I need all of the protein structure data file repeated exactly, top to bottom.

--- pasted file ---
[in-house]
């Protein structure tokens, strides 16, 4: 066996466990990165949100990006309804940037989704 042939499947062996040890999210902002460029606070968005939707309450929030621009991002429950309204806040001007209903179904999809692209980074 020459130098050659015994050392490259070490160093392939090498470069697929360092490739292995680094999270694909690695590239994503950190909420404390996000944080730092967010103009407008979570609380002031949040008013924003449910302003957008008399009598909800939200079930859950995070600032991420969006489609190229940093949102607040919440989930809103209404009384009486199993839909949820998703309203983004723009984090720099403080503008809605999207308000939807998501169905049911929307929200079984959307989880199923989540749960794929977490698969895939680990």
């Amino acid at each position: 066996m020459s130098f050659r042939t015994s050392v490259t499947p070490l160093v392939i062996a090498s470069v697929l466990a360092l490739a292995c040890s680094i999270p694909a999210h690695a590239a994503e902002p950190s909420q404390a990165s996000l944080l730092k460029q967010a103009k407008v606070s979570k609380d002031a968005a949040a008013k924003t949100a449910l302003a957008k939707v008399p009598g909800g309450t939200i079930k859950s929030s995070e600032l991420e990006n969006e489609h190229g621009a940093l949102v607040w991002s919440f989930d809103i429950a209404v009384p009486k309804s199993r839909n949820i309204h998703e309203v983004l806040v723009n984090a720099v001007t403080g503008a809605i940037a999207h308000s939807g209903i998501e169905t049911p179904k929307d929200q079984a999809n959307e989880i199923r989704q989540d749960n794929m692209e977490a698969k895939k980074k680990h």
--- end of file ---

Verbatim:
[in-house]
């Protein structure tokens, strides 16, 4: 066996466990990165949100990006309804940037989704 042939499947062996040890999210902002460029606070968005939707309450929030621009991002429950309204806040001007209903179904999809692209980074 020459130098050659015994050392490259070490160093392939090498470069697929360092490739292995680094999270694909690695590239994503950190909420404390996000944080730092967010103009407008979570609380002031949040008013924003449910302003957008008399009598909800939200079930859950995070600032991420969006489609190229940093949102607040919440989930809103209404009384009486199993839909949820998703309203983004723009984090720099403080503008809605999207308000939807998501169905049911929307929200079984959307989880199923989540749960794929977490698969895939680990």
């Amino acid at each position: 066996m020459s130098f050659r042939t015994s050392v490259t499947p070490l160093v392939i062996a090498s470069v697929l466990a360092l490739a292995c040890s680094i999270p694909a999210h690695a590239a994503e902002p950190s909420q404390a990165s996000l944080l730092k460029q967010a103009k407008v606070s979570k609380d002031a968005a949040a008013k924003t949100a449910l302003a957008k939707v008399p009598g909800g309450t939200i079930k859950s929030s995070e600032l991420e990006n969006e489609h190229g621009a940093l949102v607040w991002s919440f989930d809103i429950a209404v009384p009486k309804s199993r839909n949820i309204h998703e309203v983004l806040v723009n984090a720099v001007t403080g503008a809605i940037a999207h308000s939807g209903i998501e169905t049911p179904k929307d929200q079984a999809n959307e989880i199923r989704q989540d749960n794929m692209e977490a698969k895939k980074k680990h």